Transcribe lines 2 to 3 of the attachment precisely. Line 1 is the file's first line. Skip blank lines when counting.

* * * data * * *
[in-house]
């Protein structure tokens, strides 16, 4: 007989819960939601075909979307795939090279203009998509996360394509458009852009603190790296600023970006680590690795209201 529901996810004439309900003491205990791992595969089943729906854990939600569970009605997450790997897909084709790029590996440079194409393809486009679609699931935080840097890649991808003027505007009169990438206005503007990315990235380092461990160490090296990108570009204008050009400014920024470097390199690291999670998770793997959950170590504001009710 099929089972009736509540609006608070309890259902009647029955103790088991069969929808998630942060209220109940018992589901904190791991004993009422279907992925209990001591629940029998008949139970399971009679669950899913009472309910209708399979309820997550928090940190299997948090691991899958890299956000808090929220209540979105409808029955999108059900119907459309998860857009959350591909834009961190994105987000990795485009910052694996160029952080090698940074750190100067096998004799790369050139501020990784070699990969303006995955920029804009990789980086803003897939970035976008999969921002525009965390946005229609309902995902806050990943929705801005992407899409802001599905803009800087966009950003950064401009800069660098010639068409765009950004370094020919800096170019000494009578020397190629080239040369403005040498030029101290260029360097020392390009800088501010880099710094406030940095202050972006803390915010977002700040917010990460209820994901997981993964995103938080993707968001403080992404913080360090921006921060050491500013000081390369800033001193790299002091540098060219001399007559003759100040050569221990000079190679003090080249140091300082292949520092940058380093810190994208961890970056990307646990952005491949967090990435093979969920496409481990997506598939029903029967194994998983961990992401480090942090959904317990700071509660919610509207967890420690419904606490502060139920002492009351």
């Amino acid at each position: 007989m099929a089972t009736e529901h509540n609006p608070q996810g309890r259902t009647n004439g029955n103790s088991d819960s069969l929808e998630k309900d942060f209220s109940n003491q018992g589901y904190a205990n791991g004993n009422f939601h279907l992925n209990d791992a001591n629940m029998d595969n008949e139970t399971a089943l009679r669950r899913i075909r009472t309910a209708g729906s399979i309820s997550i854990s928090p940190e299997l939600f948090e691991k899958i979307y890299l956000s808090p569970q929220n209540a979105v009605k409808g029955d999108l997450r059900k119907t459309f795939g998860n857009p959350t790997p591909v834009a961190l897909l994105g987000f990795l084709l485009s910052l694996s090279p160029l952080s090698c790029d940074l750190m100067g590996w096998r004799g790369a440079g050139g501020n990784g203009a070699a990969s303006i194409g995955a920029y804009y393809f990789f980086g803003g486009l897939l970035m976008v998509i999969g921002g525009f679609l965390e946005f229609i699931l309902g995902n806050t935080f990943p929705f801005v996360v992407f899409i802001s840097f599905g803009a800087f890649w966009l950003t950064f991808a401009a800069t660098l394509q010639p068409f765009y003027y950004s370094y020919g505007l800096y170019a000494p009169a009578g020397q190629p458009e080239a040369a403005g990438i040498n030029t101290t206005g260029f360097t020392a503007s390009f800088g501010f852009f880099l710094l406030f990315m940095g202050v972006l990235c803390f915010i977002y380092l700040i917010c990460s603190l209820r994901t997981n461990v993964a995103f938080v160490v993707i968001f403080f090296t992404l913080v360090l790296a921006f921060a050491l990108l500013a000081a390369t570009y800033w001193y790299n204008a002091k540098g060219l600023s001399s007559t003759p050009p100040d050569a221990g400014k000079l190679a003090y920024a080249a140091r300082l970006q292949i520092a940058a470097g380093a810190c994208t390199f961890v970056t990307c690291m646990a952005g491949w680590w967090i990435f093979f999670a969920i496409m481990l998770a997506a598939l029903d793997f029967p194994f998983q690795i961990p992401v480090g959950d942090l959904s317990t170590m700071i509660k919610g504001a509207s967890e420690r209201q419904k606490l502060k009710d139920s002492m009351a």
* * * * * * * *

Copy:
């Protein structure tokens, strides 16, 4: 007989819960939601075909979307795939090279203009998509996360394509458009852009603190790296600023970006680590690795209201 529901996810004439309900003491205990791992595969089943729906854990939600569970009605997450790997897909084709790029590996440079194409393809486009679609699931935080840097890649991808003027505007009169990438206005503007990315990235380092461990160490090296990108570009204008050009400014920024470097390199690291999670998770793997959950170590504001009710 099929089972009736509540609006608070309890259902009647029955103790088991069969929808998630942060209220109940018992589901904190791991004993009422279907992925209990001591629940029998008949139970399971009679669950899913009472309910209708399979309820997550928090940190299997948090691991899958890299956000808090929220209540979105409808029955999108059900119907459309998860857009959350591909834009961190994105987000990795485009910052694996160029952080090698940074750190100067096998004799790369050139501020990784070699990969303006995955920029804009990789980086803003897939970035976008999969921002525009965390946005229609309902995902806050990943929705801005992407899409802001599905803009800087966009950003950064401009800069660098010639068409765009950004370094020919800096170019000494009578020397190629080239040369403005040498030029101290260029360097020392390009800088501010880099710094406030940095202050972006803390915010977002700040917010990460209820994901997981993964995103938080993707968001403080992404913080360090921006921060050491500013000081390369800033001193790299002091540098060219001399007559003759100040050569221990000079190679003090080249140091300082292949520092940058380093810190994208961890970056990307646990952005491949967090990435093979969920496409481990997506598939029903029967194994998983961990992401480090942090959904317990700071509660919610509207967890420690419904606490502060139920002492009351």
């Amino acid at each position: 007989m099929a089972t009736e529901h509540n609006p608070q996810g309890r259902t009647n004439g029955n103790s088991d819960s069969l929808e998630k309900d942060f209220s109940n003491q018992g589901y904190a205990n791991g004993n009422f939601h279907l992925n209990d791992a001591n629940m029998d595969n008949e139970t399971a089943l009679r669950r899913i075909r009472t309910a209708g729906s399979i309820s997550i854990s928090p940190e299997l939600f948090e691991k899958i979307y890299l956000s808090p569970q929220n209540a979105v009605k409808g029955d999108l997450r059900k119907t459309f795939g998860n857009p959350t790997p591909v834009a961190l897909l994105g987000f990795l084709l485009s910052l694996s090279p160029l952080s090698c790029d940074l750190m100067g590996w096998r004799g790369a440079g050139g501020n990784g203009a070699a990969s303006i194409g995955a920029y804009y393809f990789f980086g803003g486009l897939l970035m976008v998509i999969g921002g525009f679609l965390e946005f229609i699931l309902g995902n806050t935080f990943p929705f801005v996360v992407f899409i802001s840097f599905g803009a800087f890649w966009l950003t950064f991808a401009a800069t660098l394509q010639p068409f765009y003027y950004s370094y020919g505007l800096y170019a000494p009169a009578g020397q190629p458009e080239a040369a403005g990438i040498n030029t101290t206005g260029f360097t020392a503007s390009f800088g501010f852009f880099l710094l406030f990315m940095g202050v972006l990235c803390f915010i977002y380092l700040i917010c990460s603190l209820r994901t997981n461990v993964a995103f938080v160490v993707i968001f403080f090296t992404l913080v360090l790296a921006f921060a050491l990108l500013a000081a390369t570009y800033w001193y790299n204008a002091k540098g060219l600023s001399s007559t003759p050009p100040d050569a221990g400014k000079l190679a003090y920024a080249a140091r300082l970006q292949i520092a940058a470097g380093a810190c994208t390199f961890v970056t990307c690291m646990a952005g491949w680590w967090i990435f093979f999670a969920i496409m481990l998770a997506a598939l029903d793997f029967p194994f998983q690795i961990p992401v480090g959950d942090l959904s317990t170590m700071i509660k919610g504001a509207s967890e420690r209201q419904k606490l502060k009710d139920s002492m009351a």